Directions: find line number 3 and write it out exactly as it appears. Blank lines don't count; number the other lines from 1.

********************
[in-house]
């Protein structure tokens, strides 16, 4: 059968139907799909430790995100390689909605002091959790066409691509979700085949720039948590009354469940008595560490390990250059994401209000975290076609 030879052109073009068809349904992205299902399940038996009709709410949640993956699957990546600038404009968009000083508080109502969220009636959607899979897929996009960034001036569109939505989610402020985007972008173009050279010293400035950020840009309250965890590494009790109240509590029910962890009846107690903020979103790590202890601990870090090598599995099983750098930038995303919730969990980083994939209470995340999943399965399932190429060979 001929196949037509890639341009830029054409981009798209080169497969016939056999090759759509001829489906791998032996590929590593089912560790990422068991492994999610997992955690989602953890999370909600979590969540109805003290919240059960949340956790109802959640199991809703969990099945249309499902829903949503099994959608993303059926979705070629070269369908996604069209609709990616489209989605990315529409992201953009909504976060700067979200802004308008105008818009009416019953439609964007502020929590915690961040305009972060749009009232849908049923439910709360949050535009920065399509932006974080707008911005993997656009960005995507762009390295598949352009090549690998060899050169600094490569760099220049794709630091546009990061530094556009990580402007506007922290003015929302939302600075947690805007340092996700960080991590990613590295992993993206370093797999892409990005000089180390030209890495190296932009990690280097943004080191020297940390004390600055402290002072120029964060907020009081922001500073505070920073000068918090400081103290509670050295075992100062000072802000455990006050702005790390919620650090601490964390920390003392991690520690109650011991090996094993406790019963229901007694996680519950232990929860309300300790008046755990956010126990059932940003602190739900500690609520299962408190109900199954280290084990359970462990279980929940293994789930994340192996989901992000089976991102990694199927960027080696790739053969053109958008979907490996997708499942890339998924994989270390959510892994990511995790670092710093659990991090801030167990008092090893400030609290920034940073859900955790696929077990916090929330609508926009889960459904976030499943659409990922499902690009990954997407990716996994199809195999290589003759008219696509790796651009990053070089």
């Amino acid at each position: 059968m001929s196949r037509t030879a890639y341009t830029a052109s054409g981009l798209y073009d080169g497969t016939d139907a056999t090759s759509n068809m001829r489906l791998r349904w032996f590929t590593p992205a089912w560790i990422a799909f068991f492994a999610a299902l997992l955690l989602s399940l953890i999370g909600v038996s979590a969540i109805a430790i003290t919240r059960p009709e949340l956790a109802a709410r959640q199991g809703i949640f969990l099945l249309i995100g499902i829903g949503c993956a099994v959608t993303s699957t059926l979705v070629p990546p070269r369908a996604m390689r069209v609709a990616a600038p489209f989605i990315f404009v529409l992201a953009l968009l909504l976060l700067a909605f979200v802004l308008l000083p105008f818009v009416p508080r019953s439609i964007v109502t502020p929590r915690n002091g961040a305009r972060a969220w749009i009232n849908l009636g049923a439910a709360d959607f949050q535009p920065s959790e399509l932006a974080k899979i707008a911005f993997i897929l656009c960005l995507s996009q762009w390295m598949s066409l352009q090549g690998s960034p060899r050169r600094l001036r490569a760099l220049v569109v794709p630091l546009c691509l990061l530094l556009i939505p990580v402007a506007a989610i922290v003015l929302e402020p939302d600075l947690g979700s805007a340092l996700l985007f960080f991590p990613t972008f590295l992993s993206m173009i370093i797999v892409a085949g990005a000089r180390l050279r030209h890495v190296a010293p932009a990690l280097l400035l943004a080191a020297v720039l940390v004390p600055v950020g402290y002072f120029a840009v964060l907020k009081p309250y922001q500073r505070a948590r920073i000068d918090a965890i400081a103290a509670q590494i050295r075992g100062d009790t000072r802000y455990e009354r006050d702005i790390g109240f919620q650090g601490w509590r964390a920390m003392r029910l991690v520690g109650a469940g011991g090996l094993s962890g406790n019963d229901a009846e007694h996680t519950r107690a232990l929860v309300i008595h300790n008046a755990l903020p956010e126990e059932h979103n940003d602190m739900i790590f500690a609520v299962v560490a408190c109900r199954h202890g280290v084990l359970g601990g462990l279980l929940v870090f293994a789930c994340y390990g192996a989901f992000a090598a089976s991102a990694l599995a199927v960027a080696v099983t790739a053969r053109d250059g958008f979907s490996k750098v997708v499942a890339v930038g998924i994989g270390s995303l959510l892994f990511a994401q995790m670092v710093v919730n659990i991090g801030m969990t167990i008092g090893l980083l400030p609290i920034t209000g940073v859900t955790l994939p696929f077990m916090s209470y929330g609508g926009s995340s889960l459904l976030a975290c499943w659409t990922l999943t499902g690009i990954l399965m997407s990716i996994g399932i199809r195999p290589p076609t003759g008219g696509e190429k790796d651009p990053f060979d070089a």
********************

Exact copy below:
């Amino acid at each position: 059968m001929s196949r037509t030879a890639y341009t830029a052109s054409g981009l798209y073009d080169g497969t016939d139907a056999t090759s759509n068809m001829r489906l791998r349904w032996f590929t590593p992205a089912w560790i990422a799909f068991f492994a999610a299902l997992l955690l989602s399940l953890i999370g909600v038996s979590a969540i109805a430790i003290t919240r059960p009709e949340l956790a109802a709410r959640q199991g809703i949640f969990l099945l249309i995100g499902i829903g949503c993956a099994v959608t993303s699957t059926l979705v070629p990546p070269r369908a996604m390689r069209v609709a990616a600038p489209f989605i990315f404009v529409l992201a953009l968009l909504l976060l700067a909605f979200v802004l308008l000083p105008f818009v009416p508080r019953s439609i964007v109502t502020p929590r915690n002091g961040a305009r972060a969220w749009i009232n849908l009636g049923a439910a709360d959607f949050q535009p920065s959790e399509l932006a974080k899979i707008a911005f993997i897929l656009c960005l995507s996009q762009w390295m598949s066409l352009q090549g690998s960034p060899r050169r600094l001036r490569a760099l220049v569109v794709p630091l546009c691509l990061l530094l556009i939505p990580v402007a506007a989610i922290v003015l929302e402020p939302d600075l947690g979700s805007a340092l996700l985007f960080f991590p990613t972008f590295l992993s993206m173009i370093i797999v892409a085949g990005a000089r180390l050279r030209h890495v190296a010293p932009a990690l280097l400035l943004a080191a020297v720039l940390v004390p600055v950020g402290y002072f120029a840009v964060l907020k009081p309250y922001q500073r505070a948590r920073i000068d918090a965890i400081a103290a509670q590494i050295r075992g100062d009790t000072r802000y455990e009354r006050d702005i790390g109240f919620q650090g601490w509590r964390a920390m003392r029910l991690v520690g109650a469940g011991g090996l094993s962890g406790n019963d229901a009846e007694h996680t519950r107690a232990l929860v309300i008595h300790n008046a755990l903020p956010e126990e059932h979103n940003d602190m739900i790590f500690a609520v299962v560490a408190c109900r199954h202890g280290v084990l359970g601990g462990l279980l929940v870090f293994a789930c994340y390990g192996a989901f992000a090598a089976s991102a990694l599995a199927v960027a080696v099983t790739a053969r053109d250059g958008f979907s490996k750098v997708v499942a890339v930038g998924i994989g270390s995303l959510l892994f990511a994401q995790m670092v710093v919730n659990i991090g801030m969990t167990i008092g090893l980083l400030p609290i920034t209000g940073v859900t955790l994939p696929f077990m916090s209470y929330g609508g926009s995340s889960l459904l976030a975290c499943w659409t990922l999943t499902g690009i990954l399965m997407s990716i996994g399932i199809r195999p290589p076609t003759g008219g696509e190429k790796d651009p990053f060979d070089a």